I also found that I didn’t have enough work to keep me busy with the two projects that my supervisor assigned me initially, so I asked to be put on another assignment. I will now be working on the marketing team as well. In this project, I am tasked with writing at least one blog post a week, which has been really helpful to have a specific assignment with a deadline, plus I can write more blog posts if I want and have extra time. The blogs will be published on the new Seaside Sustainability website which will be ready soon. I also will be helping another person with the monthly newsletter, which will be a great chance to work with other people. Here’s an example of last month’s newsletter.

This internship isn’t how I imagined, but I am meeting my goals in new ways and gaining skills I didn’t anticipate. I haven’t been able to work on events like I had hoped, but I am learning to be flexible and figure out how to make the most of the situation. One skill that I’ve been practicing that I didn’t expect is self-advocacy. In the first few weeks, I wasn’t getting what I needed from the first projects I was assigned. I spoke to my advisor about how I could do more work to help the organization and gain more of the skills I wanted. This practice of speaking up to negotiate better situations is an important skill anywhere, especially in future jobs.

Getting Oriented with Seaside Sustainability

On July 1st I started interning with Seaside Sustainability, a small environmental nonprofit based in Gloucester, Massachusetts. Their mission is to “passionately create sustainable oceans & communities by educating through action.” They accomplish this through work in environmental education, legislation, and technology. 

So far I’m working on two projects. The first is a data collection project that is a requirement for all Seaside interns. I am collecting contact information for teachers and administrators for every elementary, middle, and high school in the country, as well as information about their STEM programs. This will help Seaside expand the National Stem Honors Society program, which “is a chapter-based program that supports academic achievement in science, technology, engineering, and mathematics.”

I’ve also been working on the sustainability calculator project. The final goal for the project is to produce a web page on which people can answer a quiz about their lifestyle and a calculator outputs their CO2 emissions, waste production, and water consumption. A similar calculator can be found on However, the footprintnetwork calculator only calculates your CO2 production, while the Seaside calculator will have additional measures. So far I’ve been helping to formulate questions and do research mostly for the water section of the project. I chose to work on this project because my academic goal for the summer is to improve and practice my analytical and research skills.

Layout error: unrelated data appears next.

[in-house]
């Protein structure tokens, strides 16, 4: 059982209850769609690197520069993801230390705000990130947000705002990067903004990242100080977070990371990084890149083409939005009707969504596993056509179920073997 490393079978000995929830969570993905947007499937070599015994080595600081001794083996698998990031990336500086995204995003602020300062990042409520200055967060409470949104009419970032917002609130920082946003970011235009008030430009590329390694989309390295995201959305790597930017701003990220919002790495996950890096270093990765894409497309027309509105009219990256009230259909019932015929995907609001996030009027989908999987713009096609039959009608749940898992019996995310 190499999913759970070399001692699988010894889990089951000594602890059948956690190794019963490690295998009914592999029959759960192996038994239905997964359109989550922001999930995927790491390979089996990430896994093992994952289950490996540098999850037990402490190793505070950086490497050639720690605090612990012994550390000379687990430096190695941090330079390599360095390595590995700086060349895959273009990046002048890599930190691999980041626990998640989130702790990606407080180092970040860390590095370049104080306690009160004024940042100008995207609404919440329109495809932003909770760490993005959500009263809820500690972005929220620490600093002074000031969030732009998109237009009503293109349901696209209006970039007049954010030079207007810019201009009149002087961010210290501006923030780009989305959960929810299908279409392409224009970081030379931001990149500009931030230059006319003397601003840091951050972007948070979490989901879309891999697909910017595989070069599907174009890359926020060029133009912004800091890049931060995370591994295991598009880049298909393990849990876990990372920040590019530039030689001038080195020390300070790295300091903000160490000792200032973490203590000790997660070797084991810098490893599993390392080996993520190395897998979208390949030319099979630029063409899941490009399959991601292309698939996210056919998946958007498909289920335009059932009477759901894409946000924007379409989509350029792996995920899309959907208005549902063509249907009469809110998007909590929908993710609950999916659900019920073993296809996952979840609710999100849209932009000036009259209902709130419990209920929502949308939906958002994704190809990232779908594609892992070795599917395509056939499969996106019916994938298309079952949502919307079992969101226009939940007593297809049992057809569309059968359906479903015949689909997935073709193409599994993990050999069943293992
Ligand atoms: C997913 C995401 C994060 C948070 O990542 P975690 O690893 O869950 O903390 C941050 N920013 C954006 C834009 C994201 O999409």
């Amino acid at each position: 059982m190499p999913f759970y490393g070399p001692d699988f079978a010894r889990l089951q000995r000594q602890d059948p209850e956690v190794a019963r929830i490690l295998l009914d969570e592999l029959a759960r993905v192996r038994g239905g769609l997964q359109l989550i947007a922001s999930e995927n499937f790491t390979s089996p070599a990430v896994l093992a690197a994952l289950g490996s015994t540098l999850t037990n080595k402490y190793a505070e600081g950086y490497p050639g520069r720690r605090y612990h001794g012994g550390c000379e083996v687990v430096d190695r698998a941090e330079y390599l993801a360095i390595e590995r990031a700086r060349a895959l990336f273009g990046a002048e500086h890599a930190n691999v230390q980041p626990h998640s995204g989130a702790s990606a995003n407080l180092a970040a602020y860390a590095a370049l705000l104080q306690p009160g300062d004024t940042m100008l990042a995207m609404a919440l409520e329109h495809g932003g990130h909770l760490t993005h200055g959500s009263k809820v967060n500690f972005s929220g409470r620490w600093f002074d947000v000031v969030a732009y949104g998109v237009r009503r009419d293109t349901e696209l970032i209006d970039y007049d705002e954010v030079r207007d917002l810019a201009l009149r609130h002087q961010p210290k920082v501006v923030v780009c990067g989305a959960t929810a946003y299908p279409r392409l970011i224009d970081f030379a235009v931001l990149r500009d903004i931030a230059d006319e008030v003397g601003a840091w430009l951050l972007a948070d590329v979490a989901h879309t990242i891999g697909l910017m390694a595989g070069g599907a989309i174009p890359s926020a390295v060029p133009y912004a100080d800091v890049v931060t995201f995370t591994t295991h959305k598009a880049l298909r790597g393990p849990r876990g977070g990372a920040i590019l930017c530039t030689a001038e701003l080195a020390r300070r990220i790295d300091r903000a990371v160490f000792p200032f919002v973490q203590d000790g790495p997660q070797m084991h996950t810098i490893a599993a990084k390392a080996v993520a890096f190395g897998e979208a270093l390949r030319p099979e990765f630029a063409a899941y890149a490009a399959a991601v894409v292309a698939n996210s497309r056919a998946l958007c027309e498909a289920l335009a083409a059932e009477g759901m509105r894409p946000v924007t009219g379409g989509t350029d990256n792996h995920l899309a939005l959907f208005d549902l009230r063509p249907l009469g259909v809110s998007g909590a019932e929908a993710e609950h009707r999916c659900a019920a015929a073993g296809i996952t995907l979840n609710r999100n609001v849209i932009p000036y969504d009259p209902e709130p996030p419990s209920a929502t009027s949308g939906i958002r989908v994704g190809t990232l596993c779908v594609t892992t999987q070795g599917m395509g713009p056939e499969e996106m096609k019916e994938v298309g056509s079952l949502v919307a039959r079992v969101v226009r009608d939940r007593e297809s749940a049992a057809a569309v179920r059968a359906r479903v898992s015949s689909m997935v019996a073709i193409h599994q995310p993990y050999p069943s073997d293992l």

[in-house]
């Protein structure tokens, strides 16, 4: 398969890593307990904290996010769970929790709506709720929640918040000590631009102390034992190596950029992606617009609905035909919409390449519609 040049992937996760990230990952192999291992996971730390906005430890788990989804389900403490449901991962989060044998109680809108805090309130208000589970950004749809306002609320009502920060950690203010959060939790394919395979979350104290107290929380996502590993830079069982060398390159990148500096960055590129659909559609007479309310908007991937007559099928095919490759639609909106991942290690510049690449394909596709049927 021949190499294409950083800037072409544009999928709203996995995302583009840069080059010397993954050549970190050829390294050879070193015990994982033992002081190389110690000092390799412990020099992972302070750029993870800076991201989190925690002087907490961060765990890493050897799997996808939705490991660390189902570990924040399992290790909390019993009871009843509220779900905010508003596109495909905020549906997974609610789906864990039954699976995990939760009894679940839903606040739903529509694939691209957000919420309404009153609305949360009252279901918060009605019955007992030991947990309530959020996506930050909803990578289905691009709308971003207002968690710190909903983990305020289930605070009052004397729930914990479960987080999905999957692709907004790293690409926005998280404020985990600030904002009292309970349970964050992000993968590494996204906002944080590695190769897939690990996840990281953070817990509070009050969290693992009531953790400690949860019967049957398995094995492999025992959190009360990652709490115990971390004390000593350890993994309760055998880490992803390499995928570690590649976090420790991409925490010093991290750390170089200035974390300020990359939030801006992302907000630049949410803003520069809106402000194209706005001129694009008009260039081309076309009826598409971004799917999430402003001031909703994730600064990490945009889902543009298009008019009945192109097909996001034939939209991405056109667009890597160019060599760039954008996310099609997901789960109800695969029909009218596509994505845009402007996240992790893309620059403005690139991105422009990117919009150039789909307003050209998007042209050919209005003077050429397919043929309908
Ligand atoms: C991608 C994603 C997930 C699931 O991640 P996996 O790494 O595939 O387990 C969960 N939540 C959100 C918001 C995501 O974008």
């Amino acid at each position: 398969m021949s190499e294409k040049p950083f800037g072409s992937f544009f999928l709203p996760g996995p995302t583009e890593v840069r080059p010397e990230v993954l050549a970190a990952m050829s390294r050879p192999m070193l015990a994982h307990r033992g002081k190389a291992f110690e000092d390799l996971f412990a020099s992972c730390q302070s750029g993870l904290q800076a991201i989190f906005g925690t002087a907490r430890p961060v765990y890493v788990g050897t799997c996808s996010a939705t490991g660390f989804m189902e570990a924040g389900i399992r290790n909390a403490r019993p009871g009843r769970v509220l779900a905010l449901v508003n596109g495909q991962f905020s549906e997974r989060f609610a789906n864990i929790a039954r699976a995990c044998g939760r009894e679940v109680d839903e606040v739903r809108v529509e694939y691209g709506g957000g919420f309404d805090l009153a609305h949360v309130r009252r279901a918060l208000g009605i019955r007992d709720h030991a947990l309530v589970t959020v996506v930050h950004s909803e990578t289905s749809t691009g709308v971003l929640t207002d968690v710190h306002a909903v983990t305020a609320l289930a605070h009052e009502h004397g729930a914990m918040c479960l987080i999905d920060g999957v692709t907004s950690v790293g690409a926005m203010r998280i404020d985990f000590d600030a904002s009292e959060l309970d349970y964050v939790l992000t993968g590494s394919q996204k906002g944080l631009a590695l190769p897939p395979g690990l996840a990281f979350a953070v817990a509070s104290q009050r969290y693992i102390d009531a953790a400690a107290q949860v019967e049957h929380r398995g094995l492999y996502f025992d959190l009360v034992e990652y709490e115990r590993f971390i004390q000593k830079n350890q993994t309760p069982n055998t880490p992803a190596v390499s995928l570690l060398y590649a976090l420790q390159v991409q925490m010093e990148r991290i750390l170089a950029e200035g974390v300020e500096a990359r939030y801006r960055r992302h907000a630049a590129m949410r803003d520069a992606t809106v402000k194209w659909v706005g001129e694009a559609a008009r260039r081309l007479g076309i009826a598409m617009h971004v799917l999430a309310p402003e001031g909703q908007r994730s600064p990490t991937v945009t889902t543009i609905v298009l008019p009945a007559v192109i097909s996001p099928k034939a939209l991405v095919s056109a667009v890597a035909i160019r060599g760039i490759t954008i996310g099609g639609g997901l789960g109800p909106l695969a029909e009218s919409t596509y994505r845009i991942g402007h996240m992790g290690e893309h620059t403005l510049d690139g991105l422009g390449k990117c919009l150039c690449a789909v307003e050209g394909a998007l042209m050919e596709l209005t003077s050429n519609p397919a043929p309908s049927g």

I have only been working for a week and I hope to be able to work on additional projects soon. At Seaside Sustainability, interns are encouraged to take on new roles and projects throughout the program. This will be a great opportunity for me to adapt quickly and gain confidence in changing circumstances. A personal goal of mine for this summer is to become more comfortable in new roles and environments.

One of my career goals is to learn more about nonprofit management and organization, such as how nonprofits fund their work, organize internally, and engage their constituencies to accomplish their mission. I still want to get involved in more event planning, development, and fundraising, but so far I have gotten a look at some of the internal structure of the organization. Seaside uses Trello to organize work in the internship program, which is an online project management tool that allows people to work on projects in teams, and have lots of instructions available virtually. In addition, the projects are managed by interns. It seems the internship program is able to run pretty autonomously. Here’s a picture of my personal Trello board, which was all set up for me when I started my internship, and made my onboarding process quite independent.

I’m meeting with my internship manager for the second time tomorrow to discuss what other projects I could get involved with. I’m looking forward to seeing what I’ll be able to learn and accomplish this summer!